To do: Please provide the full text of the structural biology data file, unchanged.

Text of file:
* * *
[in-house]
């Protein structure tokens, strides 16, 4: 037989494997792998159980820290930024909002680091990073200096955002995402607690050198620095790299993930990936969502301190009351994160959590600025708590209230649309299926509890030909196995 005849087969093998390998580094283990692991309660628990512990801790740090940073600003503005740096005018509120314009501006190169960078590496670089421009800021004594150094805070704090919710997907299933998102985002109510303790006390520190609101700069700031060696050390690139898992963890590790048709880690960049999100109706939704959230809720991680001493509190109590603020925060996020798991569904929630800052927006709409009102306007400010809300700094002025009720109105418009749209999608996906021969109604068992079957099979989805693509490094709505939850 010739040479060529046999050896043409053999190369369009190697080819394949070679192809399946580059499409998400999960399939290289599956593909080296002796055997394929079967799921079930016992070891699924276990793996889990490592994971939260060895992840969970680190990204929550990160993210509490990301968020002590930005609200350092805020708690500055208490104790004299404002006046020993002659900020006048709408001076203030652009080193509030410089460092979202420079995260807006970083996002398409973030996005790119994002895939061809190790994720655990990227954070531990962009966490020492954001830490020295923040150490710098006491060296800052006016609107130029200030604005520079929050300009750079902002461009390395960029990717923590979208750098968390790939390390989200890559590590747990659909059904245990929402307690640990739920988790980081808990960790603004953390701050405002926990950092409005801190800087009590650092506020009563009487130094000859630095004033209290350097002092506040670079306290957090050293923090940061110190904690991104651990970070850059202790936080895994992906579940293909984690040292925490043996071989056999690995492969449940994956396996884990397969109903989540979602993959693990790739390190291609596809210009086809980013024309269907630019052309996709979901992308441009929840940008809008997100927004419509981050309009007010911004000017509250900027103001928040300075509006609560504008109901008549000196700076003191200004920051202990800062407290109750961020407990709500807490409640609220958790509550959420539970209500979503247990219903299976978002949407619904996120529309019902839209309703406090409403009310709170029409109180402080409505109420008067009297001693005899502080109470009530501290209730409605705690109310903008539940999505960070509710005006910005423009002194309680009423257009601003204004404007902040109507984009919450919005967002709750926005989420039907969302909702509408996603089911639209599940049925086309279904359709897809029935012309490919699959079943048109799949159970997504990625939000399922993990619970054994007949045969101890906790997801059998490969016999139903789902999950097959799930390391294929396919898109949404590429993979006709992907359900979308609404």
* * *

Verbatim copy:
[in-house]
């Protein structure tokens, strides 16, 4: 037989494997792998159980820290930024909002680091990073200096955002995402607690050198620095790299993930990936969502301190009351994160959590600025708590209230649309299926509890030909196995 005849087969093998390998580094283990692991309660628990512990801790740090940073600003503005740096005018509120314009501006190169960078590496670089421009800021004594150094805070704090919710997907299933998102985002109510303790006390520190609101700069700031060696050390690139898992963890590790048709880690960049999100109706939704959230809720991680001493509190109590603020925060996020798991569904929630800052927006709409009102306007400010809300700094002025009720109105418009749209999608996906021969109604068992079957099979989805693509490094709505939850 010739040479060529046999050896043409053999190369369009190697080819394949070679192809399946580059499409998400999960399939290289599956593909080296002796055997394929079967799921079930016992070891699924276990793996889990490592994971939260060895992840969970680190990204929550990160993210509490990301968020002590930005609200350092805020708690500055208490104790004299404002006046020993002659900020006048709408001076203030652009080193509030410089460092979202420079995260807006970083996002398409973030996005790119994002895939061809190790994720655990990227954070531990962009966490020492954001830490020295923040150490710098006491060296800052006016609107130029200030604005520079929050300009750079902002461009390395960029990717923590979208750098968390790939390390989200890559590590747990659909059904245990929402307690640990739920988790980081808990960790603004953390701050405002926990950092409005801190800087009590650092506020009563009487130094000859630095004033209290350097002092506040670079306290957090050293923090940061110190904690991104651990970070850059202790936080895994992906579940293909984690040292925490043996071989056999690995492969449940994956396996884990397969109903989540979602993959693990790739390190291609596809210009086809980013024309269907630019052309996709979901992308441009929840940008809008997100927004419509981050309009007010911004000017509250900027103001928040300075509006609560504008109901008549000196700076003191200004920051202990800062407290109750961020407990709500807490409640609220958790509550959420539970209500979503247990219903299976978002949407619904996120529309019902839209309703406090409403009310709170029409109180402080409505109420008067009297001693005899502080109470009530501290209730409605705690109310903008539940999505960070509710005006910005423009002194309680009423257009601003204004404007902040109507984009919450919005967002709750926005989420039907969302909702509408996603089911639209599940049925086309279904359709897809029935012309490919699959079943048109799949159970997504990625939000399922993990619970054994007949045969101890906790997801059998490969016999139903789902999950097959799930390391294929396919898109949404590429993979006709992907359900979308609404």